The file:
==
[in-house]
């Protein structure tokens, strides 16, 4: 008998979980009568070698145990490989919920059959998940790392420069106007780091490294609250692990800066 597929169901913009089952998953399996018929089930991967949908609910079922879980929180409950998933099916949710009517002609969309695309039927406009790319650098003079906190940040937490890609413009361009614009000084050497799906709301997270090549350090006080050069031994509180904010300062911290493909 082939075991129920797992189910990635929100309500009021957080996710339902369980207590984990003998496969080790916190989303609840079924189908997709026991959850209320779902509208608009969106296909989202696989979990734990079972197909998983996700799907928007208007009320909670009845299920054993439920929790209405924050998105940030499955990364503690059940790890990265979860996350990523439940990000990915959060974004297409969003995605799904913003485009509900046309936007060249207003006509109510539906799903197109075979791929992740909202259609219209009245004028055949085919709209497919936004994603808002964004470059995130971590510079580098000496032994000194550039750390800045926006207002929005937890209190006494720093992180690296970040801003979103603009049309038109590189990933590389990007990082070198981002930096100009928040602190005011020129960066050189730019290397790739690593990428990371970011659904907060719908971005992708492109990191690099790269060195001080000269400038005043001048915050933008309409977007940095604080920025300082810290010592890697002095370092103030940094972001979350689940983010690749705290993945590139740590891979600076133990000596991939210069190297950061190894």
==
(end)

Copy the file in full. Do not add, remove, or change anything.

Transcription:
[in-house]
């Protein structure tokens, strides 16, 4: 008998979980009568070698145990490989919920059959998940790392420069106007780091490294609250692990800066 597929169901913009089952998953399996018929089930991967949908609910079922879980929180409950998933099916949710009517002609969309695309039927406009790319650098003079906190940040937490890609413009361009614009000084050497799906709301997270090549350090006080050069031994509180904010300062911290493909 082939075991129920797992189910990635929100309500009021957080996710339902369980207590984990003998496969080790916190989303609840079924189908997709026991959850209320779902509208608009969106296909989202696989979990734990079972197909998983996700799907928007208007009320909670009845299920054993439920929790209405924050998105940030499955990364503690059940790890990265979860996350990523439940990000990915959060974004297409969003995605799904913003485009509900046309936007060249207003006509109510539906799903197109075979791929992740909202259609219209009245004028055949085919709209497919936004994603808002964004470059995130971590510079580098000496032994000194550039750390800045926006207002929005937890209190006494720093992180690296970040801003979103603009049309038109590189990933590389990007990082070198981002930096100009928040602190005011020129960066050189730019290397790739690593990428990371970011659904907060719908971005992708492109990191690099790269060195001080000269400038005043001048915050933008309409977007940095604080920025300082810290010592890697002095370092103030940094972001979350689940983010690749705290993945590139740590891979600076133990000596991939210069190297950061190894």